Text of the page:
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Topic: Tibetan Buddhist canon


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In the News (Thu 18 Jul 19)

  
  THDL: Tibetan Buddhist Canon: The Kangyur (bka’ ’gyur) and Tengyur (bstan ’gyur)
The Tibetan Buddhist Canon is one of the three most important canons of Buddhist literature in the world, and hence one of its most important bodies of religious literature.
The Tibetan canon is arguably the most complete of all three versions, and represents in many cases the sole surviving versions of Indian scriptures (in translation).
The canon thus forms one of the two or three most important tools for understanding the nature and history of both Indian Buddhism and Tibetan Buddhism, including exoteric and esoteric philosophy and ritual, ethics, literature, social practice, institutional history, narrative history, and much else.
www.thdl.org /xml/show.php?xml=/collections/literature/kangteng/kangteng.xml   (590 words)

  
  Tibetan Buddhism - Wikipedia, the free encyclopedia   (Site not responding. Last check: 2007-10-22)
Tibetan Buddhism — formerly also called Lamaism, after their religious gurus known as lamas — is the body of religious Buddhist doctrine and institutions characteristic of Tibet and the Himalayan region.
Certain Buddhist scriptures arrived in southern Tibet from India as early as 173 CE during the reign of Thothori Nyantsen, the 28th king of Tibet.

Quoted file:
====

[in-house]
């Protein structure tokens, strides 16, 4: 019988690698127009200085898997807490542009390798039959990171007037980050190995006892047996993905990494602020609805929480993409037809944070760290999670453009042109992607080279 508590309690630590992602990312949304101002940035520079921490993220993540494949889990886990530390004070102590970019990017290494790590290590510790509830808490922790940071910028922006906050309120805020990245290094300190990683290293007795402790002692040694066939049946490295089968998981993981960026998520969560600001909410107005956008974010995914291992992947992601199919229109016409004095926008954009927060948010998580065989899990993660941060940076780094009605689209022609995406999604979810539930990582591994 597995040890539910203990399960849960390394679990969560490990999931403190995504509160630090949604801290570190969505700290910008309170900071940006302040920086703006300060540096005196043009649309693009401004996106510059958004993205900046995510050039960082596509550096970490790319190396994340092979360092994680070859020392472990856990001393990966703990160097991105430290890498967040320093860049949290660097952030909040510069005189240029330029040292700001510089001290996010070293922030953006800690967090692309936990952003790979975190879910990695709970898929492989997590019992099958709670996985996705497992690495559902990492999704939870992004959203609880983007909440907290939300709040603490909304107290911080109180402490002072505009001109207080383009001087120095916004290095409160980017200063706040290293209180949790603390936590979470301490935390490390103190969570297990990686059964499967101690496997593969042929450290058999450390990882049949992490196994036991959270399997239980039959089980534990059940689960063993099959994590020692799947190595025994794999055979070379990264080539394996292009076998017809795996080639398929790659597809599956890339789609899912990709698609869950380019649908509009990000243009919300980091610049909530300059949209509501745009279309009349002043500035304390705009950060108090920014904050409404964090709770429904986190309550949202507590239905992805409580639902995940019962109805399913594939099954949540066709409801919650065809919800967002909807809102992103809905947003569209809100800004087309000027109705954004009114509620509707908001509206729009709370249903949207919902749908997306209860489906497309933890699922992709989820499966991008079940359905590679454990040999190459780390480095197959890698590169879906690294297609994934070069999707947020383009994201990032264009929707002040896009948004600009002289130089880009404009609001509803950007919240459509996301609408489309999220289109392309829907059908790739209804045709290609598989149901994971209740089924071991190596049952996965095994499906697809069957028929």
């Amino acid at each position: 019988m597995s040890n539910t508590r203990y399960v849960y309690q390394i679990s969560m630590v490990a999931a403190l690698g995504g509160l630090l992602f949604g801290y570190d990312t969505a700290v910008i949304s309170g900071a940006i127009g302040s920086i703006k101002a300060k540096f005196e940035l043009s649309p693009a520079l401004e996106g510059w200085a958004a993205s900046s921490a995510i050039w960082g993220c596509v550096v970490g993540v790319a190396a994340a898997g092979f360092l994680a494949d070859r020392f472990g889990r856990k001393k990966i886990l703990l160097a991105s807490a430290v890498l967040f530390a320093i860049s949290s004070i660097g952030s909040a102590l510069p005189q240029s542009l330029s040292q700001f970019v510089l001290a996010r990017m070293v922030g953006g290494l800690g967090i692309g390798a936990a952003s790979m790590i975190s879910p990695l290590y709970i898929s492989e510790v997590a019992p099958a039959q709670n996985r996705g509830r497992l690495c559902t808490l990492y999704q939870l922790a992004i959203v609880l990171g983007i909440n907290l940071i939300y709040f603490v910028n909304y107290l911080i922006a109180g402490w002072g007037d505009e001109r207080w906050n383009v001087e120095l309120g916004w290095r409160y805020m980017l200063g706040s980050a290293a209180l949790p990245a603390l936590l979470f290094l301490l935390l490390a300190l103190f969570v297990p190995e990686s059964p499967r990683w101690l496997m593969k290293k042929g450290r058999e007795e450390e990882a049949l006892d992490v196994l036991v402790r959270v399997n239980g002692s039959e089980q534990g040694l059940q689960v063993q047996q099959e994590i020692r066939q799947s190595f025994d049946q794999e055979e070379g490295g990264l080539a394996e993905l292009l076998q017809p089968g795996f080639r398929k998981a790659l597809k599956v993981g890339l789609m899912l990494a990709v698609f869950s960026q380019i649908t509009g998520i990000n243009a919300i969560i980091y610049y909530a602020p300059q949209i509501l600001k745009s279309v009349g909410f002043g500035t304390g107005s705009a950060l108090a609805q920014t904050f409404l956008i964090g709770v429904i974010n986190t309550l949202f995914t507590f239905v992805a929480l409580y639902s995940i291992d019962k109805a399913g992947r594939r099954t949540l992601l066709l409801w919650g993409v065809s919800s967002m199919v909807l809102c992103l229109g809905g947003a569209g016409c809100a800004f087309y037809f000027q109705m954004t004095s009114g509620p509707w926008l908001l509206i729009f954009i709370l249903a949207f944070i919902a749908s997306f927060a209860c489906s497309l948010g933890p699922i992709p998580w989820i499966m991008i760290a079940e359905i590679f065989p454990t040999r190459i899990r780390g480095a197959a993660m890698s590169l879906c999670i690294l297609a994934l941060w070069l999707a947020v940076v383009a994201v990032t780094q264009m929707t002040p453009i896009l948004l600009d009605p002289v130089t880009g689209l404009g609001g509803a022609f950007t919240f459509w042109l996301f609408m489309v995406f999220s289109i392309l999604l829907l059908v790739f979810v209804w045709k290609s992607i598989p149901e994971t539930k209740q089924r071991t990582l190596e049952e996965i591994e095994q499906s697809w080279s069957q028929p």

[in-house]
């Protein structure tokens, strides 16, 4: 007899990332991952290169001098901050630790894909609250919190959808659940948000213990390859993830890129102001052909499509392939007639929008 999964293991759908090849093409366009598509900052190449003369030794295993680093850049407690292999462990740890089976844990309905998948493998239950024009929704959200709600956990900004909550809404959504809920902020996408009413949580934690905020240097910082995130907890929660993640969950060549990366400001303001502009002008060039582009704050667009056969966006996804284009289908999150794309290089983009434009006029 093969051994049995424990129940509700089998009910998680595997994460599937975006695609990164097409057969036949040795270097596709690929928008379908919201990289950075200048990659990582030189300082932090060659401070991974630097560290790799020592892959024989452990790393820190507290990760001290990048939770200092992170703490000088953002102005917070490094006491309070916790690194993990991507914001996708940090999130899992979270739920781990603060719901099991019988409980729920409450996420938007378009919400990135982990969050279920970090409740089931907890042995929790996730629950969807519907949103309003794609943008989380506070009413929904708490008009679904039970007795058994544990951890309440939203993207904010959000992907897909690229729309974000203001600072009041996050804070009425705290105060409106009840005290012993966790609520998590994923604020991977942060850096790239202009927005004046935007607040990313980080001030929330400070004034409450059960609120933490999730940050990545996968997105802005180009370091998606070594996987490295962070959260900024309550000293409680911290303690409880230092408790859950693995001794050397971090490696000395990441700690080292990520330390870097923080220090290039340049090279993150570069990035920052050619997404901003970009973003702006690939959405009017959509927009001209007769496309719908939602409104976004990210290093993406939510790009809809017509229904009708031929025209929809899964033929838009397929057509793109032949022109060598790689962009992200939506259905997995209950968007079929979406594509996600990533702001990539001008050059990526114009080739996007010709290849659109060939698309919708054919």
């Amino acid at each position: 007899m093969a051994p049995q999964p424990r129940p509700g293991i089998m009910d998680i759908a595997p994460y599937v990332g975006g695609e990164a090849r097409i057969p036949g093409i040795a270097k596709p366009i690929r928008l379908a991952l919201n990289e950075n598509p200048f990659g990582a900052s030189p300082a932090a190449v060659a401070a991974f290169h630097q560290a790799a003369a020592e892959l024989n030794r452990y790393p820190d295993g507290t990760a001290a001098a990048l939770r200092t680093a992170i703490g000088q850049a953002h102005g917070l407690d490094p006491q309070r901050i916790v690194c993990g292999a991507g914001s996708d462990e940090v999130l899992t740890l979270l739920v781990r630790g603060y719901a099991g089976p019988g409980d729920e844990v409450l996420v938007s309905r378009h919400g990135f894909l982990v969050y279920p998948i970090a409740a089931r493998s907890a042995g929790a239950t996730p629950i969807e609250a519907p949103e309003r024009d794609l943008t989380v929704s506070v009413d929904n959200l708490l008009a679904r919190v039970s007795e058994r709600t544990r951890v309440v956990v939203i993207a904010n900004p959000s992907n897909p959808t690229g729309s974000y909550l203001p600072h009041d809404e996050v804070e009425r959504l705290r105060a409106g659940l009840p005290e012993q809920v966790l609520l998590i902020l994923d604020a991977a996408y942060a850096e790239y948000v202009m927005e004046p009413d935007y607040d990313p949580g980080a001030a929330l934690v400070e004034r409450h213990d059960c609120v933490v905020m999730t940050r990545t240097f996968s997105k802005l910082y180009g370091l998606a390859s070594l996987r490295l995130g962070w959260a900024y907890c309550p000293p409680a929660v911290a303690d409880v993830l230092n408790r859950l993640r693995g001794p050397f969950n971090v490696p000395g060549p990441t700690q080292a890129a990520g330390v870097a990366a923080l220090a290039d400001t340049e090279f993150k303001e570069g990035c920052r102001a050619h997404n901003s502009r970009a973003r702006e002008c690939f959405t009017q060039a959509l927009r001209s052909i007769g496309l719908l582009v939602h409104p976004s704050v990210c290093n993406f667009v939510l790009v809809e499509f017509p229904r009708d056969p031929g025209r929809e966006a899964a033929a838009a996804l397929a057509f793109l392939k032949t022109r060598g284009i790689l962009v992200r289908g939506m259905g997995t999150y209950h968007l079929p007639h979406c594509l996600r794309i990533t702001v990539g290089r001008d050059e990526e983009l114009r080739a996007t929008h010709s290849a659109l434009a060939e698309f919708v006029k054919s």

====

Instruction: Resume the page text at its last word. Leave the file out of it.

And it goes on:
Tibetan Buddhism exerted a strong influence from the 11th century CE among the peoples of Central Asia, especially in Mongolia and Manchuria.
en.wikipedia.org /wiki/Tibetan_Buddhism   (1663 words)

  
 Encyclopedia: Tibetan Buddhist canon
Tibetan Buddhism —; formerly also called Lamaism, after their religious gurus known as lamas — is the body of religious Buddhist doctrine and institutions characteristic of Tibet and the Himalayan region.
In addition to earlier foundational Buddhist texts from early Buddhist schools, mostly the Sarvastivada, and mahayana texts, the Tibetan canon includes Tantric texts.
Tibetans became familiar with the mandala early in their introduction to Buddhist art and culture, a process begun with the first ruler of the historical period, Songtsen Gampo (srong-btsan sgam-po, d.
www.nationmaster.com /encyclopedia/Tibetan-Buddhist-canon   (1042 words)

  
 The Art of Healing: A Tibetan Buddhist Perspective